UNITED NATIONS TO ORGANIZE HEARINGS IN FIVE REGIONS TO PREPARE FOR YEAR 2000 'MILLENNIUM ASSEMBLY'19990408 NEW YORK, 8 April (Office of the Millennium Assembly) -- Fifty-five years after its founding, and in the context of a radically different world than existed even a mere decade earlier, what kind of United Nations do Member States desire?
This is one of several key questions that the fifty-fifth session of the General Assembly, which has been designated the Millennium Assembly, will face when it opens in September 2000. The Millennium Assembly will also have, as an integral part, a Millennium Summit at Heads of State level.
In preparation for this milestone session, representatives of governments, civil society and non-governmental organizations will be gathering by region over the next five months to debate how the United Nations can best achieve its goals in the coming millennium.
Drawing on the outcomes of these hearings, which will be held in the Middle East, Africa, Europe, the Asia-Pacific region and the Latin America-Caribbean region, the Secretary-General will produce a report to Member States on the United Nations in the twenty-first century.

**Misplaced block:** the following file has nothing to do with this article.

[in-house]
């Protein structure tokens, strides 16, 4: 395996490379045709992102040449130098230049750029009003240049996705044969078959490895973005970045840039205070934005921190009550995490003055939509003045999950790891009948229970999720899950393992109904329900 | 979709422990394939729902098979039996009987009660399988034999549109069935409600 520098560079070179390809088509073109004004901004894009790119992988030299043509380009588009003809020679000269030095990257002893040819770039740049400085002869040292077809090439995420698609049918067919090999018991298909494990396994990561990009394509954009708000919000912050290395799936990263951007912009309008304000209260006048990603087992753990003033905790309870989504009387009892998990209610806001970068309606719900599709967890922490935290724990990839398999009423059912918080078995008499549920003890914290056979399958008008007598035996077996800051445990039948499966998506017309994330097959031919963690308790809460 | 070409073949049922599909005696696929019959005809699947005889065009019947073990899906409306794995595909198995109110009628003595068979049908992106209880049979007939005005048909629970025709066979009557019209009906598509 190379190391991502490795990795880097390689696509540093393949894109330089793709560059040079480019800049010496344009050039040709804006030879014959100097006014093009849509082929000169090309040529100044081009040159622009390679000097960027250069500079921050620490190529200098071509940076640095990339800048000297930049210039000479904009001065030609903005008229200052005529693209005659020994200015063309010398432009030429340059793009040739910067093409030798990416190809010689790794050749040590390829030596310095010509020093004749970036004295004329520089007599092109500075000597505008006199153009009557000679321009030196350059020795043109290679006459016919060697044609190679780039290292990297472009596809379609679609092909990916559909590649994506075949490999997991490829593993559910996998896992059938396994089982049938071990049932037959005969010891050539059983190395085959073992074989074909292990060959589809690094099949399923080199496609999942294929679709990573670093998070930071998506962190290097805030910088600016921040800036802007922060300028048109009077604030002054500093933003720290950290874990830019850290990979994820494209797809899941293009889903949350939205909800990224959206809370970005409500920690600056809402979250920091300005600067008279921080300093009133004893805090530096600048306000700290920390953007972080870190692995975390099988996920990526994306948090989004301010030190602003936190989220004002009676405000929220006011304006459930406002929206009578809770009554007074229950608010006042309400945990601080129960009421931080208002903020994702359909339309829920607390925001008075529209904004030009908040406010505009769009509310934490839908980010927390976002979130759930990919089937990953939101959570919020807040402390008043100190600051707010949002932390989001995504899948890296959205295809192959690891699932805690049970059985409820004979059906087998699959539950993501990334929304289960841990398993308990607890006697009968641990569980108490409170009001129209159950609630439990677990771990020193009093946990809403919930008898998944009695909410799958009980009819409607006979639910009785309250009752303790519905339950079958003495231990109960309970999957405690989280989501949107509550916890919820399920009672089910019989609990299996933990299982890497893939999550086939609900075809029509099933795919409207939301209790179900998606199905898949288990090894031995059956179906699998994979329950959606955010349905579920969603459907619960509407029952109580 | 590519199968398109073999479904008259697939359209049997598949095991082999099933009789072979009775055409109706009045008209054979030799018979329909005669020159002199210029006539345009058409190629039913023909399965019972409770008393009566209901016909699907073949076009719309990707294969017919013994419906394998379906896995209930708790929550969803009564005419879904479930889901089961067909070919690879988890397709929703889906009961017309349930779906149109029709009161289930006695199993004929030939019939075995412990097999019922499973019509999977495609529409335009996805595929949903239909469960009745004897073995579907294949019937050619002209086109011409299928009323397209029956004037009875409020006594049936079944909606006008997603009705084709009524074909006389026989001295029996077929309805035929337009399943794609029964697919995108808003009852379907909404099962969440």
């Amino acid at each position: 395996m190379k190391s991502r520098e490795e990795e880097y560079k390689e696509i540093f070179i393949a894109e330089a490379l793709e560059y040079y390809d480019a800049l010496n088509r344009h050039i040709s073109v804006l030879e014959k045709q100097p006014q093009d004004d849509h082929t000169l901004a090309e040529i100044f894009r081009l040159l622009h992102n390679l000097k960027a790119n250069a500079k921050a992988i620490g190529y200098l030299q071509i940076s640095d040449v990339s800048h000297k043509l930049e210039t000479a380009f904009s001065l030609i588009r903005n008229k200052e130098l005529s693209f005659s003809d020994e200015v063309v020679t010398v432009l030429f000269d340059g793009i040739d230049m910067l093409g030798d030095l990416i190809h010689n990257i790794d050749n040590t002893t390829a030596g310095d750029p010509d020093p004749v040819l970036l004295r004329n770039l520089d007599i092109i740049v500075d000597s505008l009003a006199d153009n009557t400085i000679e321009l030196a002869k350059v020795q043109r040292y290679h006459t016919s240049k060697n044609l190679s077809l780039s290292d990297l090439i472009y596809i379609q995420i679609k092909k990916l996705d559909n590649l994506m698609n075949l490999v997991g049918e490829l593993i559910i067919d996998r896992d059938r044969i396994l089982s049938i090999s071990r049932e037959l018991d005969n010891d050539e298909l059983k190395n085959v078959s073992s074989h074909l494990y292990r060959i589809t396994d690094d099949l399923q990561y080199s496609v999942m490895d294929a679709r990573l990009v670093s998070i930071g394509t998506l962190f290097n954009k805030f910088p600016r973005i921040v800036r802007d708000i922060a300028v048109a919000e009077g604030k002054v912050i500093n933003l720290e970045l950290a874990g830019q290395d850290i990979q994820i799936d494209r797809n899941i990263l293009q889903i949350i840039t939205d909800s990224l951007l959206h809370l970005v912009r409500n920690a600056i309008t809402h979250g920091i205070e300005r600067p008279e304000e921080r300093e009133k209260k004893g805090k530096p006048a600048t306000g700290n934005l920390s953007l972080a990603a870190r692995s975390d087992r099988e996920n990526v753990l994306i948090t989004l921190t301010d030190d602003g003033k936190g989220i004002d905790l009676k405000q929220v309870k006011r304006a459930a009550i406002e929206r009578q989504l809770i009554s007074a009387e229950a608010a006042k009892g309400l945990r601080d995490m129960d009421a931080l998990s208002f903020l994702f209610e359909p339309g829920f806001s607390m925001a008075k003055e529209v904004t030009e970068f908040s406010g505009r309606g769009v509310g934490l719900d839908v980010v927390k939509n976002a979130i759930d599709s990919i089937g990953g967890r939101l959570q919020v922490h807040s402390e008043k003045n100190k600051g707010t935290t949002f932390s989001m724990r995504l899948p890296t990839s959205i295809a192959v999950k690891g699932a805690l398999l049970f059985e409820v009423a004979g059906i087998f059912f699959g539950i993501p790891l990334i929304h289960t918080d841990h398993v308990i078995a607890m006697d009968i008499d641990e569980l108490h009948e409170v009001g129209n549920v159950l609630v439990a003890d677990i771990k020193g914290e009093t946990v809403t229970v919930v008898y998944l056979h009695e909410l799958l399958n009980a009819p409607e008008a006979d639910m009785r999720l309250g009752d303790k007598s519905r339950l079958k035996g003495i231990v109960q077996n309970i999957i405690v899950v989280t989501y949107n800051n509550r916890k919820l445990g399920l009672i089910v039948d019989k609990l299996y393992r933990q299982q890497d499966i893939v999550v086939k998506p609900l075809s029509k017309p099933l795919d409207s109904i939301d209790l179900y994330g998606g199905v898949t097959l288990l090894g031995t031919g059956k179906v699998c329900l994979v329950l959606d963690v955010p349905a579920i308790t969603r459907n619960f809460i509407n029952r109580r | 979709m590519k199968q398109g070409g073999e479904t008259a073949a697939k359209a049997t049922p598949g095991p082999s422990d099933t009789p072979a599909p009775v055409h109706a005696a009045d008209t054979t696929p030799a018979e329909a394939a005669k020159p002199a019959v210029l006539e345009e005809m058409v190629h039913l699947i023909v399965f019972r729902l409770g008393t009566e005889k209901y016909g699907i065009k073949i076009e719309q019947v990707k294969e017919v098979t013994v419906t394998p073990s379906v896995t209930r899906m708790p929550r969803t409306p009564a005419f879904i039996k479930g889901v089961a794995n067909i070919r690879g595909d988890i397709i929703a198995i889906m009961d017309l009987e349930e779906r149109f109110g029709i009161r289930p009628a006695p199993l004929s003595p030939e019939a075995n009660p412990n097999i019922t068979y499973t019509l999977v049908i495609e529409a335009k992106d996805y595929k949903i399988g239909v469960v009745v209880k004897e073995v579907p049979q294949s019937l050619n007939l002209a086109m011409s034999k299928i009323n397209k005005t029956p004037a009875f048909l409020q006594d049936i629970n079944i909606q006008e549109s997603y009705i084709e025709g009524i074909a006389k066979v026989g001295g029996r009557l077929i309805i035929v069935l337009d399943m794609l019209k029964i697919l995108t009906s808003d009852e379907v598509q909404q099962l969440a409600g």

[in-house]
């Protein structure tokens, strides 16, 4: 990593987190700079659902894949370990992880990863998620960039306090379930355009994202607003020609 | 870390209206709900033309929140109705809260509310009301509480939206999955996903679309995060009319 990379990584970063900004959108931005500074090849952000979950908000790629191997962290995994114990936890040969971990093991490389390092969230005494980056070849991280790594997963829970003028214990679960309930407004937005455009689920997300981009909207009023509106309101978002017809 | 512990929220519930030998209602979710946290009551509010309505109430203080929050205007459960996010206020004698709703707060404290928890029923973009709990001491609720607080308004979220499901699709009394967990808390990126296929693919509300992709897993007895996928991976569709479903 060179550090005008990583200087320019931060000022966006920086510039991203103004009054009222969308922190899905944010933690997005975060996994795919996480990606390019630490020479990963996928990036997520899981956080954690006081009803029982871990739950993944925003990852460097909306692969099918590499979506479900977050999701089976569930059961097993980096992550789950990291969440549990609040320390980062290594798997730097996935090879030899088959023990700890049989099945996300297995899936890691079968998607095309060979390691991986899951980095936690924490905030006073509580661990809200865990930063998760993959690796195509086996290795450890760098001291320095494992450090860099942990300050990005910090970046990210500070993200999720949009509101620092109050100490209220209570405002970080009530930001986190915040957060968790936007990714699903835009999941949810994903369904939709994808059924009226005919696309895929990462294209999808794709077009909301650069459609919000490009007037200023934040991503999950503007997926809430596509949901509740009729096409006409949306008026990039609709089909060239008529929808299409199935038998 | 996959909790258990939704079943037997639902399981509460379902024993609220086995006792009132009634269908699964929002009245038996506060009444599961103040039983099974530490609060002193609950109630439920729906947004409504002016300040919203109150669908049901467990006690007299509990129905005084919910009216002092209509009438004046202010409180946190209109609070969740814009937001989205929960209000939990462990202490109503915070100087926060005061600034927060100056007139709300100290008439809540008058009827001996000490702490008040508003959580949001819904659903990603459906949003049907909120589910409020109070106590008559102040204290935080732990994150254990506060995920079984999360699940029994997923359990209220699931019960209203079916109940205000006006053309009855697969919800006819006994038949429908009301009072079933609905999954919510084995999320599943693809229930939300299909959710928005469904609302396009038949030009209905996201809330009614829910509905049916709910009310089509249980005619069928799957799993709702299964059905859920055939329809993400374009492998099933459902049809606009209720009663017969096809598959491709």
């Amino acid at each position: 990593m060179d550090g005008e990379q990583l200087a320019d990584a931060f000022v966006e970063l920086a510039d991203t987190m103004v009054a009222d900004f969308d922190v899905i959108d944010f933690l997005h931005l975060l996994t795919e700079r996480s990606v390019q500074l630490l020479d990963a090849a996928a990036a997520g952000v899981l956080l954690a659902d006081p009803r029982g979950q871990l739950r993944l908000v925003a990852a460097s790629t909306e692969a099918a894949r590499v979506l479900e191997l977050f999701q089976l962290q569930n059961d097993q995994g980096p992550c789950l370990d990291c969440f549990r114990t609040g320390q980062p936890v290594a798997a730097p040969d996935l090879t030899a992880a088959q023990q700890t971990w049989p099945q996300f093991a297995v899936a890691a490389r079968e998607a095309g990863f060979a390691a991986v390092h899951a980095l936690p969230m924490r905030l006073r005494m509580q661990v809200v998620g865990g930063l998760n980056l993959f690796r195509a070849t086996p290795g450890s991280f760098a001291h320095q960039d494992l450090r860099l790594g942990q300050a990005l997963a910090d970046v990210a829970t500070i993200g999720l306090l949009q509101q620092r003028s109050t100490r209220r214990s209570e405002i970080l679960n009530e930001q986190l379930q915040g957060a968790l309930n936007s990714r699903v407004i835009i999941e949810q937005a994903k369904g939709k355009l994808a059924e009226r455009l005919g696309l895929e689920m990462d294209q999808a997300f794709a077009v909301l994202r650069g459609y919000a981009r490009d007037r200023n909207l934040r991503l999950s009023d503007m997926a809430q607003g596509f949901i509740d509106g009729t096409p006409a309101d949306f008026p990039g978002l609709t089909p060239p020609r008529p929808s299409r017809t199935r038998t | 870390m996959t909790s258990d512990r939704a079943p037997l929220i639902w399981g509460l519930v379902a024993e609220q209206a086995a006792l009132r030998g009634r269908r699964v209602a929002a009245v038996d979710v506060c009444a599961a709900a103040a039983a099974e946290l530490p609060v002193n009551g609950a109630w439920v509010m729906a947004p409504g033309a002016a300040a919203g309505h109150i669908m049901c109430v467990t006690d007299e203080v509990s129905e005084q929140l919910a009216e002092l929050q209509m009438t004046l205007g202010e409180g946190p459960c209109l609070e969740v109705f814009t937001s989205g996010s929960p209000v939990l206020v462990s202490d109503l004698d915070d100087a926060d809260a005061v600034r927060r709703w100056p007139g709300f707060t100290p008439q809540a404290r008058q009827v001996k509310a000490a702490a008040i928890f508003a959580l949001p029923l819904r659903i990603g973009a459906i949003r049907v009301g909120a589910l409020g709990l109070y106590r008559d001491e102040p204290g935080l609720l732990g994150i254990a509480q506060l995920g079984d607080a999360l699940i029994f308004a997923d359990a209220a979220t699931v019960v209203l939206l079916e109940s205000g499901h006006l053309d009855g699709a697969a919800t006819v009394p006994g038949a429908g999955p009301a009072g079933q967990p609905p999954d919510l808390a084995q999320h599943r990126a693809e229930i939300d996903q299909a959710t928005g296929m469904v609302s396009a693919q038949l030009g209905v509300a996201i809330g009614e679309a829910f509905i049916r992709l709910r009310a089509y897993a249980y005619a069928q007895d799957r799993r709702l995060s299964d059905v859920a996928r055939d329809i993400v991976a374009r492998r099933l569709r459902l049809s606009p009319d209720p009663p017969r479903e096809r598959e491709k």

Representatives of States in the region, local and regional non- governmental organizations, academics and opinion leaders will gather to discuss central aspects of the work of the United Nations, including its efforts in the areas of peace and security, economic and social affairs, development cooperation, humanitarian relief and human rights.
The first hearings will be held in Beirut at the headquarters of the Economic and Social Commission for Western Asia (ESCWA) from 23 to 24 May, followed by hearings in Addis Ababa at the seat of the Economic Commission for Africa (ECA) from 24 to 25 June. The Economic Commission for Europe (ECE) will host the next hearings in Geneva from 7 to 8 July. Hearings will also be held, from August to September, in the regions of the Economic and Social Commission for Asia and the Pacific (ESCAP) and the Economic Commission for Latin America and the Caribbean (ECLAC).
The General Assembly had designated its year 2000 session as the Millennium Assembly based on the conviction that the occasion constituted "a unique and symbolically compelling moment to articulate and affirm an animating vision for the United Nations in the new era". The hearings are a first step towards bringing this vision closer to reality.
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